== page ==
Still curious about drugs?
The Wellcome Collection’s new exhibition, High Society
, charts the history of the drug industry from an 11th century manuscript of poppy remedies written by monks, via the opium trade and wars of the 19th century and the 1930s Prohibition, to modern day usage. One of the most curious trends has been the massive growth of ‘recreational’ experimentation with drugs, to the point that drugs are now considered to be mainstream. The illicit drug trade is estimated by the UN at $320 billion a year and illegal drug use is reported to be rising both in the West and across the developing world.
Mike Jay, co-curator of High Society says, “The drug experience has been as widely documented by artists and writers as by scientists and medics, often inspired by their personal subjective experiences. We’ve been able to draw on a wide range of material from across disciplines, creating an exhibition that invites the visitor to question our modern attitudes in the light of other times and cultures.”
As far as I can see, the main problem with drugs is that you don't have to be stupid to use them, just curious. But would you allow your curiosity to literally kill you?
I spoke to Joshua White, who created psychedelic backdrops in the 1960s at the Fillmore East theatre in New York, and for the likes of Jimi Hendrix, Janis Joplin and other significant artists of the time. Along with his younger colleague, artist Seth Kirby, he’s recreated his Joshua Light Show at the exhibition.
Joshua informed me that the drugs scene has changed almost beyond recognition since his youth, when San Francisco was at the cutting edge of all things experimental to do with opium, mushrooms and marijuana. “When Donovan first sang Yellow Mellow in 1967, people were cooking banana peels because they thought they could get high…” he explains. “These days drugs are mainstream.”
Seth commented that the new generation of drug users and ecstasy taking rave party-goers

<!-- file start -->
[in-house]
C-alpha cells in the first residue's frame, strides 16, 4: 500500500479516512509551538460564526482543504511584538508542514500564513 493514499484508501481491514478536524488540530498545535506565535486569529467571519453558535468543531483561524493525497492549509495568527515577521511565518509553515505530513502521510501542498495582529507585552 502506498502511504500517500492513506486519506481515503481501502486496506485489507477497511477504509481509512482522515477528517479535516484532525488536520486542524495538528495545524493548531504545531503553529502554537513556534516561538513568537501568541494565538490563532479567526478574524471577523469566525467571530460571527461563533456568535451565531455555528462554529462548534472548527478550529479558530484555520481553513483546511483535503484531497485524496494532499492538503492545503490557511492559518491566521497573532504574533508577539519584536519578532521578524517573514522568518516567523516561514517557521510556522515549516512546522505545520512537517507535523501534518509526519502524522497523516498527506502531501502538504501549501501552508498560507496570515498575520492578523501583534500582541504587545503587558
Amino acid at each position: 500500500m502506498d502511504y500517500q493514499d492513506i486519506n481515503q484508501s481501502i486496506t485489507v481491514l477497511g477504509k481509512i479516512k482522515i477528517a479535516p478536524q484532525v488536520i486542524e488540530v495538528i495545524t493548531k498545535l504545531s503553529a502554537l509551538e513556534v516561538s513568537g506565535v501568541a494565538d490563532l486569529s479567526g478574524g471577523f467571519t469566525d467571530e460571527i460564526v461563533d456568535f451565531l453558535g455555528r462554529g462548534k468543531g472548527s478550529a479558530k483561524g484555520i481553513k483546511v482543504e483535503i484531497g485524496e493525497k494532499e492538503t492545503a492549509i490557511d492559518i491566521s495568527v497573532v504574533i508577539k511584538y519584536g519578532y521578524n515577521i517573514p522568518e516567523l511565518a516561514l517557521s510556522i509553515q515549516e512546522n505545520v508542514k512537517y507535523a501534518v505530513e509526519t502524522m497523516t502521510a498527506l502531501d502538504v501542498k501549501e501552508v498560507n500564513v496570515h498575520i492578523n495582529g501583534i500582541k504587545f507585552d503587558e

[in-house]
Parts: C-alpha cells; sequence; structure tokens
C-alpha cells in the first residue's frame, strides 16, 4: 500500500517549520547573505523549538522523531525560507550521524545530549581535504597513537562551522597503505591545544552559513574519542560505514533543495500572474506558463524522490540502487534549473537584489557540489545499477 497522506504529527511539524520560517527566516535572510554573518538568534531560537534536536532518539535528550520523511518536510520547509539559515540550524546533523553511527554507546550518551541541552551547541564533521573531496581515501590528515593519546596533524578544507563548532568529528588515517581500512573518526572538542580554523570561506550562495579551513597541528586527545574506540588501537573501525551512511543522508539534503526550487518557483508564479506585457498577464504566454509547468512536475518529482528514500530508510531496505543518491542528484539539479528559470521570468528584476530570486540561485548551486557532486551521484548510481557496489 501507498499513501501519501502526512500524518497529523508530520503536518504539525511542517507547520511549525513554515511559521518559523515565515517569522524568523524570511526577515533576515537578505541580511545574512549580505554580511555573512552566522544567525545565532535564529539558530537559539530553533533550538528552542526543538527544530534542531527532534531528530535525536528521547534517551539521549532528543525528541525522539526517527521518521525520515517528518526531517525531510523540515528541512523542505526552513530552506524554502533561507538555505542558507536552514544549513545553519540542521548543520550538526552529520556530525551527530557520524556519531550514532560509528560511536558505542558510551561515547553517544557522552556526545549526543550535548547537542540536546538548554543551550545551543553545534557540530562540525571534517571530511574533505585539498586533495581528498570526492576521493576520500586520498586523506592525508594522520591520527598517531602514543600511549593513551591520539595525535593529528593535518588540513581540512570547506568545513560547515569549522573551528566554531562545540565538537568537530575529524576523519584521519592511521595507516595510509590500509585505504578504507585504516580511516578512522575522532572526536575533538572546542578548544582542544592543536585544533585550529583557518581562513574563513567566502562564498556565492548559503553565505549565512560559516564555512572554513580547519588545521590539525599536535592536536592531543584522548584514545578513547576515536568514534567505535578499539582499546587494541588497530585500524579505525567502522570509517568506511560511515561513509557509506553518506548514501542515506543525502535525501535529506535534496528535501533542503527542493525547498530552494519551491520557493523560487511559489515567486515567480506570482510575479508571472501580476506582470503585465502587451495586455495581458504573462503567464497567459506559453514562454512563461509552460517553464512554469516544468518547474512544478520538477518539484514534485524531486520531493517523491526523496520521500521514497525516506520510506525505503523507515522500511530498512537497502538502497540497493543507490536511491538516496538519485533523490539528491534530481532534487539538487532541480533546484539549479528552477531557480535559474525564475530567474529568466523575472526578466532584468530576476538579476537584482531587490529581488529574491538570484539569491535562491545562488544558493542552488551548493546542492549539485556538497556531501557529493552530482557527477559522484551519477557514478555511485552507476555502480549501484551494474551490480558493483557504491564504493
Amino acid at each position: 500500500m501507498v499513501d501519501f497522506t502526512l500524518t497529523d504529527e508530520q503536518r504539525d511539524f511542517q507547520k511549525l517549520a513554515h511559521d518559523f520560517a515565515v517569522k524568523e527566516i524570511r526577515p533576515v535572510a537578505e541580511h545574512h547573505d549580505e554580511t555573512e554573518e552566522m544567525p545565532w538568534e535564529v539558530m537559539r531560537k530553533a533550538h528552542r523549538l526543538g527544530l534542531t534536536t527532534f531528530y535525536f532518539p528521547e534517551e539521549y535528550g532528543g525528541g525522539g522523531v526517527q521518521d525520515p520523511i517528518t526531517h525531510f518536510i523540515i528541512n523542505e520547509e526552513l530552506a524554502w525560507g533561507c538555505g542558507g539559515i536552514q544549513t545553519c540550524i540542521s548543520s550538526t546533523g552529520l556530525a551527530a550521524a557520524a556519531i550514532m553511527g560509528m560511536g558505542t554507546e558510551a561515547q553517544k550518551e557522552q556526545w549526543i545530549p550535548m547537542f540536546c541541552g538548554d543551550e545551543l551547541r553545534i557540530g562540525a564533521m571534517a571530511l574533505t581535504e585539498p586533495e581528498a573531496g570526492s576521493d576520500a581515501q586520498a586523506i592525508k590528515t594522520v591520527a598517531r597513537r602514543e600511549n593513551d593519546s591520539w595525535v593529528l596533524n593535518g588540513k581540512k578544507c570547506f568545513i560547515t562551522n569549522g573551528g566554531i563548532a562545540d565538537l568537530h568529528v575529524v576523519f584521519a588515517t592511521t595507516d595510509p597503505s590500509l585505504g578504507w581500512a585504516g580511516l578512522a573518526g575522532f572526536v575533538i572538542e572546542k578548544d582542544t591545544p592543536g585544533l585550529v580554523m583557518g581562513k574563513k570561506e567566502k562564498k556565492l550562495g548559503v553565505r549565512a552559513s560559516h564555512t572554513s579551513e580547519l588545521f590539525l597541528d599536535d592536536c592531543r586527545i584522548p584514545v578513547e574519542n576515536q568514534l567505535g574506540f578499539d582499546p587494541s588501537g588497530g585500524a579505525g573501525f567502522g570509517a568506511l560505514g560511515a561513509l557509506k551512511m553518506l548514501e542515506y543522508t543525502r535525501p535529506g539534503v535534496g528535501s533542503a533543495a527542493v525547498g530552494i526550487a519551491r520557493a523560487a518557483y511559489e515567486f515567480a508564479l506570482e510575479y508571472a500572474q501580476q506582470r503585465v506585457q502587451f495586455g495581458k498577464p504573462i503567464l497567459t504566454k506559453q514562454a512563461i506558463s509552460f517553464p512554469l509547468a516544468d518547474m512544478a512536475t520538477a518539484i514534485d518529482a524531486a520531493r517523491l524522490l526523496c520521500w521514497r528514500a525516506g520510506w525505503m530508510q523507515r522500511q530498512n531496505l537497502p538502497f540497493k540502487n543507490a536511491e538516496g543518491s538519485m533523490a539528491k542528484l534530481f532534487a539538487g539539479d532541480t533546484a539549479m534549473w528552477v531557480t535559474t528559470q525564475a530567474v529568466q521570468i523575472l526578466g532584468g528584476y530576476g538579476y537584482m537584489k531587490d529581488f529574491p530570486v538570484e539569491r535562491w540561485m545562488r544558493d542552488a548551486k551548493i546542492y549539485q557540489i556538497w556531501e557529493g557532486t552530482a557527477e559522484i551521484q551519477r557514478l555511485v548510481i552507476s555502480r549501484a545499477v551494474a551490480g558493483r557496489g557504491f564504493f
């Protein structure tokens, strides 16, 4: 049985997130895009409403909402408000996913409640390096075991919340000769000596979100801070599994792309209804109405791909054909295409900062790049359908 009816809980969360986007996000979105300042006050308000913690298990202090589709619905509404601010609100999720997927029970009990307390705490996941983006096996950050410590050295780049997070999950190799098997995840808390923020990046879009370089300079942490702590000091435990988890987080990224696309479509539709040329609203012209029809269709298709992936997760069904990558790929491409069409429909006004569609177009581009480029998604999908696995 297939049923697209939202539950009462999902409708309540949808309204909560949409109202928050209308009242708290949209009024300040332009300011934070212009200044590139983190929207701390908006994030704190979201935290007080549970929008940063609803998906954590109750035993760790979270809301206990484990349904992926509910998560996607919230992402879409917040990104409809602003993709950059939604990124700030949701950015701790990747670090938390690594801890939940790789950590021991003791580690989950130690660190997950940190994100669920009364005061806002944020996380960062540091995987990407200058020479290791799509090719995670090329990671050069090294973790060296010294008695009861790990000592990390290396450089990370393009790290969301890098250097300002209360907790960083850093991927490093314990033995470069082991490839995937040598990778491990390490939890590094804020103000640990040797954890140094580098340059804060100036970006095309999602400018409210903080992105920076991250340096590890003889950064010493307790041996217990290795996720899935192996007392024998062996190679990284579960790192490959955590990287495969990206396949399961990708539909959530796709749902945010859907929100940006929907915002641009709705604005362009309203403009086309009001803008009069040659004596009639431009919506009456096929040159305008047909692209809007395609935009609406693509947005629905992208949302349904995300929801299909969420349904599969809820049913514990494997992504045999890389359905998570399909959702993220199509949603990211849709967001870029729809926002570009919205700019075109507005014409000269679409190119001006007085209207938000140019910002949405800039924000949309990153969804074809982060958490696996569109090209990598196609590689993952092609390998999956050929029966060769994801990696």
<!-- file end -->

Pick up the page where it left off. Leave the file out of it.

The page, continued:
is very different. “These days it’s hard to find acid and young people are much more sophisticated, “he says. “Young kids use coffee filter paper to shave off bits to see what’s inside their pills.”
It never ceases to amaze me that anyone would want to swallow or inject themselves with something without knowing what the substance is and what harm it could potentially do them. However, with Ozzy Osbourne now a health tsar for The Sunday Times and Elton John apparently acting as adviser to friends with addiction problems, one can only hope that drugs are starting to lose their appeal. After all, mainstream is boring.
It's refreshing that, rather than fetishising addictive substances, High Society presents drugs and drug paraphernalia in a clinical, yet cultural context – as curiosities and expressions of history and art. Above all, this show highlights the true value of drugs in the prevention and cure of illness and disease, and as a welcome (no pun!) part of the pharmaceutical industry.
Here are some examples of the wide-ranging curiosities on show, in no particular order:
During the nineteenth century, many drug preparations containing opium, morphine, cannabis and cocaine were on open sale in high street pharmacies – including the very dangerous sounding Glyco-heroin for cough. Most were withdrawn from sale as a result of the Dangerous Drugs Act of 1920.
Alexander Shulgin is a Russian-American psychopharmacologist who, as a student, developed aninterest in psychoactive drugs such as mescaline. He set up his own laboratory in the 1960s. He was prosecuted in 1994 for violating the terms of his laboratory licence.
Tracy Moffat’s collection of 19 framed photographs (see above left), entitled Laudanum explores the relationship between a maid and her mistress and the hallucinations and disorientating effects resulting from laudanum. In Victorian times this drug could be obtained over the counter and there were many female addicts.
A bronze crack pipe (above right) from Keith Coventry’s ‘Crack City’ series of ‘still life’ paintings, sculptures and prints.
Frolic, a giant-sized installation by Huang Yong Ping, was made in response to the prints of the Patna Opium Factory. Patna opium was smuggled in to China by British traders, supported by pro-free trade British politicians, such as Lord Palmerston - seen here at the end of a pipe.
Various fungi from a coloured lithograph c.1827
Eduard Levinstein’s 1877 book, Die Morphiumsucht was published in Britain as 'Morbid Craving for Morphia' and was one of the first to describe ‘morphinism’ as a physical disease. His remedy was forced confinement and substitute drugs, including chloroform and brandy.
Mustafa Hulusi’s four screen, walk-in video projection, named after the poppy fields of Afyon in Turkey. This region was s source of much of the opium grown for European consumption in the 1960s, but in the 1960s the Turkish government agreed to destroy the crops in return for compensation from the USA. Poppies are now grown again here for legal, medical opiate production.
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